READING, PA- To observe Black History Month, the Central Pennsylvania African American Museum of Reading is honoring six local residents with its 2017 Making a Difference awards on Feb. 25 at the DoubleTree by Hilton hotel, 701 Penn St. This is the third of our stories on each honoree.

He had to choose between basketball and fatherhood. For Stephan Fains, it was no choice at all: At 18, he had become a father. He had to quit his high school basketball team.

It was one of the toughest days of his life.

He loved basketball. Played for Gov. Mifflin High School, and on amateur teams. As the younger brother of Donyell Marshall, a former Reading High School basketball star who made it to the NBA, Fains was expected by coaches and friends to excel, to make the sport his life. Mostly, he expected it of himself.

Now he had to give it up. His coach insisted he could remain on the team. But though his mother took his son and his baby’s mother into her home, she would not assume the role of the child’s father, too. “My mom’s thing was, ‘Look, the job still must be done,'” Fains recalled.

So he quit basketball, and chose fatherhood. He often fell asleep during the first period of the school day, exhausted from staying awake with his baby the previous night. And he faced the fear, of failing, of the unknown. His own father was absent from his childhood, adding to his insecurity: “I didn’t have a father to say, ‘You can do it,'” he explained.

Now, married with five children, Fains is encouraging other men to be good fathers. He’s the coordinator of a Berks Community Action Program effort called Promoting Responsible Fatherhood, coaxing men to embrace fatherhood, not fear it.

Fains, 37, of Sinking Spring, provides everything: advice, a sympathetic ear, even a job interview at a local employer, clothes to wear and a ride to the interview. What he sees is fear, like the day he brought a doll into a session attended by new fathers to show them how to change a diaper: “I could see the fear in their eyes,” he said, chuckling.

“We put a lot of pressure on ourselves to be this perfect thing,” Fains said. “You can try to be a good parent, but all you can do is try. You’re going to mess up, and it’s going to be fine. I tell them, ‘Look, just be there for your child. Start with that.'”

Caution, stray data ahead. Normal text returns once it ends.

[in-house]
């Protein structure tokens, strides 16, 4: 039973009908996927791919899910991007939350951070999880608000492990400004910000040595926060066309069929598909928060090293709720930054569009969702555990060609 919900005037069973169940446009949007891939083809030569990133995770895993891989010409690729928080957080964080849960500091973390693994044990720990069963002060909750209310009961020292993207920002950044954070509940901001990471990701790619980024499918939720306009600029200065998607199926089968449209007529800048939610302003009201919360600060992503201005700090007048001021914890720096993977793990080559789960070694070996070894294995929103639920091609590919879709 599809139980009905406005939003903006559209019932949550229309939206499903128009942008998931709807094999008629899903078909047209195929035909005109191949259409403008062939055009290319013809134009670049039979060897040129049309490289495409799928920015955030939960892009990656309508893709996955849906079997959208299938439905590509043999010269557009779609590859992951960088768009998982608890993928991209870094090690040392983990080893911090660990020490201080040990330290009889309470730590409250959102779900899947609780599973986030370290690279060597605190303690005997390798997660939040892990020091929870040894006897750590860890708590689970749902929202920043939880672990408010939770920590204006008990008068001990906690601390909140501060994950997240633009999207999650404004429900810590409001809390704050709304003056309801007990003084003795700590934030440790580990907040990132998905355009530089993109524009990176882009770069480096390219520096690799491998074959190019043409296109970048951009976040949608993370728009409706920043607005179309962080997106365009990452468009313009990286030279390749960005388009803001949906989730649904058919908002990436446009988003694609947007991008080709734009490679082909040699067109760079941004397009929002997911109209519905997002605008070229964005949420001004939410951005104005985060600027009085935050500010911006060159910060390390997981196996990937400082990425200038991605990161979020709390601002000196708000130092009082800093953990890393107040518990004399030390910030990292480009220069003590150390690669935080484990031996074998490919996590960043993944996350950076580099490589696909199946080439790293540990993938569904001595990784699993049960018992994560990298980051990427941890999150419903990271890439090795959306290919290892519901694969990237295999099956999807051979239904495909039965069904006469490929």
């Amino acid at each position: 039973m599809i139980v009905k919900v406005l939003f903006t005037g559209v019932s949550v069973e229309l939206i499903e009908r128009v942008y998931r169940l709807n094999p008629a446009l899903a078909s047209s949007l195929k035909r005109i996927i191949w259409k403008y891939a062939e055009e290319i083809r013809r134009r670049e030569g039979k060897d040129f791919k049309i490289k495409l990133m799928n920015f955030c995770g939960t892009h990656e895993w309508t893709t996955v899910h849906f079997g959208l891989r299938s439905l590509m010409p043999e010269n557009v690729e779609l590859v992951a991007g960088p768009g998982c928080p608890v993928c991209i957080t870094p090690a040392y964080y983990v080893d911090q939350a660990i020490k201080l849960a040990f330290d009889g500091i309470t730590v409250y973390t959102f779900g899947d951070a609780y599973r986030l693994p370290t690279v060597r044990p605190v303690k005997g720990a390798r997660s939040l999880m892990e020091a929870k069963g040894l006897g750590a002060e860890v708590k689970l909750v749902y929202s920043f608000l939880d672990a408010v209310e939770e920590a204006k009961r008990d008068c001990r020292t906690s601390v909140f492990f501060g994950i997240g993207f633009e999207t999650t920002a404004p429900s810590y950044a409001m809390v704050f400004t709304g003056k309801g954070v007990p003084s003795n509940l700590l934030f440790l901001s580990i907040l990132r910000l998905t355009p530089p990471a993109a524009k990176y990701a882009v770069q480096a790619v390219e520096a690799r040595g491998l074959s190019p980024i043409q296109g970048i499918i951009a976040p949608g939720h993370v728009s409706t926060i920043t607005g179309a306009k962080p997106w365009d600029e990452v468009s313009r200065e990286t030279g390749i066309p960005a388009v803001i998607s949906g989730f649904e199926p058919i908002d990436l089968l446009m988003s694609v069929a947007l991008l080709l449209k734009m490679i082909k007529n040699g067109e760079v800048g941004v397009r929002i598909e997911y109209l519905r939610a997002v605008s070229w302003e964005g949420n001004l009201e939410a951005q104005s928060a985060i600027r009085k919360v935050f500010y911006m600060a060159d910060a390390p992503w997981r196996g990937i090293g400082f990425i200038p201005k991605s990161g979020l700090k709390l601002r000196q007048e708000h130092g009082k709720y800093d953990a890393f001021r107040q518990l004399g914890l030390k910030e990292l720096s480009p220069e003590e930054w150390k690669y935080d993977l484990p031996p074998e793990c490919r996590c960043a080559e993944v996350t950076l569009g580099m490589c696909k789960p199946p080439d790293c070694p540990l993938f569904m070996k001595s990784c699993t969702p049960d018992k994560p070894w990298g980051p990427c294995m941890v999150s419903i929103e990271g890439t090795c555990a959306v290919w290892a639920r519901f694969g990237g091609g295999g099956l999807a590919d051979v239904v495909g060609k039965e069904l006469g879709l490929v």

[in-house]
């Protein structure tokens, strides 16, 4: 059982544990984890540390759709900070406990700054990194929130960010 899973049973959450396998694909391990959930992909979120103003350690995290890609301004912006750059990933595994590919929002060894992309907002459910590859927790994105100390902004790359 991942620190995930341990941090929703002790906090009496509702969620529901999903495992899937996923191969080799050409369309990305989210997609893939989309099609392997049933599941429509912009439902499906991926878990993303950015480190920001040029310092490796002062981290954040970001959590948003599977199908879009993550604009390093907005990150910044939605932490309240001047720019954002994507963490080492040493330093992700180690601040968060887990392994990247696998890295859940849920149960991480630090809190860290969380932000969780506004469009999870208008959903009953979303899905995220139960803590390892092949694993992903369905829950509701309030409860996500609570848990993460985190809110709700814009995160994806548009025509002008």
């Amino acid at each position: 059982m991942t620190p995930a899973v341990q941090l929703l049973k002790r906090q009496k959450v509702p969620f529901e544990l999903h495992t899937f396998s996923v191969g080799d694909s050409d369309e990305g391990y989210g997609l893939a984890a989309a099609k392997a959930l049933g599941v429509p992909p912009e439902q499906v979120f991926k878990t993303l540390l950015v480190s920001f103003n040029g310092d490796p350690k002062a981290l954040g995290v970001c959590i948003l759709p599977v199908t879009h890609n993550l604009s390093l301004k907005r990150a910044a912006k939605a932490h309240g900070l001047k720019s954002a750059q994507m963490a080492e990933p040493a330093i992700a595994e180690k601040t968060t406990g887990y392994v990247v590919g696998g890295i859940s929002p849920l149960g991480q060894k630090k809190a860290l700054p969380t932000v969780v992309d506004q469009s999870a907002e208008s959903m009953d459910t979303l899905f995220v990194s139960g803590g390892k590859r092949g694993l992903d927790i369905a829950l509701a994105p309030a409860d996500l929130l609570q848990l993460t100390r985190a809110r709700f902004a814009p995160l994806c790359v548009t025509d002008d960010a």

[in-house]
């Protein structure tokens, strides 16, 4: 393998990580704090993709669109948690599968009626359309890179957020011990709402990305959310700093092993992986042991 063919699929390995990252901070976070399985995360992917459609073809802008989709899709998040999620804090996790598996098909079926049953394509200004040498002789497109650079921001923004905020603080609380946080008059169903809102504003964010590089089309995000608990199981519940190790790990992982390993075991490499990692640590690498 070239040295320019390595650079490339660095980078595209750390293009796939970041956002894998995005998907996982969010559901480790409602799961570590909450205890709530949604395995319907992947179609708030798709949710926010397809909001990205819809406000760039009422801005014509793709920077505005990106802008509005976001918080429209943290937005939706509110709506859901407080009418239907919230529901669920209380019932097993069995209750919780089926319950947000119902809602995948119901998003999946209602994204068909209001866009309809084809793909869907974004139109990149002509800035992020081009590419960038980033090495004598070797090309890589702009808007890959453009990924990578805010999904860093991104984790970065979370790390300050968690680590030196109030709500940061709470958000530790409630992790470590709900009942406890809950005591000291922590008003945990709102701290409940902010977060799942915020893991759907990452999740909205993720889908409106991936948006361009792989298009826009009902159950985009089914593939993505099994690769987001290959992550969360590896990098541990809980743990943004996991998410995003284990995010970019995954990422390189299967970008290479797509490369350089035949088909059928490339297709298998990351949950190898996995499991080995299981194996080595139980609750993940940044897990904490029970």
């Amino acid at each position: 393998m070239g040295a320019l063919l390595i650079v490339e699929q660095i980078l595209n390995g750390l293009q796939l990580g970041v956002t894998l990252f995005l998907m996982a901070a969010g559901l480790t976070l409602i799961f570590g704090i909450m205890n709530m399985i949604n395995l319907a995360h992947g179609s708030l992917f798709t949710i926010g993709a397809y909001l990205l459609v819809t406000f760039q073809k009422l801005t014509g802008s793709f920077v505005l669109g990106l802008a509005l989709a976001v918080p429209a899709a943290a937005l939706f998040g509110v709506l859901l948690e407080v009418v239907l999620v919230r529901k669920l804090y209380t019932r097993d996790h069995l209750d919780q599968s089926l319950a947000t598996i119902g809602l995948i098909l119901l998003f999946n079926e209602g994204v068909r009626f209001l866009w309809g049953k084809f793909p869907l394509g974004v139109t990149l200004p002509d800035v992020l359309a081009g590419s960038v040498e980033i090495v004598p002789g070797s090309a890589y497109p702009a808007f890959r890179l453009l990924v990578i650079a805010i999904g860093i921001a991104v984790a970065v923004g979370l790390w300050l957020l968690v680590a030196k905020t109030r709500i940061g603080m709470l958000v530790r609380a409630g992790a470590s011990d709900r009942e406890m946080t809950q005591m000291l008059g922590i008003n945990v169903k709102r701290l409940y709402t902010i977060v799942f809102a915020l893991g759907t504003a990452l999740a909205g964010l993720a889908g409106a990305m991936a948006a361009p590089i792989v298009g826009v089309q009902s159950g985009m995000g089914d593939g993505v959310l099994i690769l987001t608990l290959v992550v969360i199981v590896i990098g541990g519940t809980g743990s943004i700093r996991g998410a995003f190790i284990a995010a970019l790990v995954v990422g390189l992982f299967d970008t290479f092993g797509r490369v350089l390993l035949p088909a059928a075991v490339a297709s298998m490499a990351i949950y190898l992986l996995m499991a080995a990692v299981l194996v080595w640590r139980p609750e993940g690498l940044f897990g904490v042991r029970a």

Fains’ coaching helped Jermell Mitchell, who became a father again – he already had grown children – at the age of 41. He was out of work and homeless, crashing at the home of friends and the mother of his newborn child, and having another child overwhelmed him with fear.

“It made me push the panic button,” said Mitchell, now 43, of Reading. “I was more into surviving the moment. I had a kid on the way and I had no way of supporting her.”

Fains helped him find a job at the desk of a local hotel, and brought him things he would need for his child, stuffed animals, building blocks, even sheets and blankets. Now Mitchell, an assistant director at the Olivet Boys & Girls Club, has his own apartment, where he built a ball pit for his 2-year-old daughter, Aaliyah, from PCP pipe he bought at Home Depot and bags of plastic balls he ordered from

“You know he’s not just reading off a book, he’s lived it,” Mitchell said. “He’s sharing his experience, and I respect that. He’s genuine, from the heart, and he goes above and beyond. There’s no limit to what he’ll do for you.”

Years after he chose fatherhood, Fains was struck by the weight of his decision while watching his oldest child, now 18, play basketball on his school’s team. During a game, his son looked at Fains and his wife, sitting in the stands, and the moment made the importance of his choice impeccably clear.

“Just being there is the most important thing in the world,” Fains said. “Not money, just letting your kid see your face is more important than anything.”

He is determined to spread his message to new fathers, for the sake of their children.

“We’ve got to be the change we want to see,” Fains said.

Courtesy of: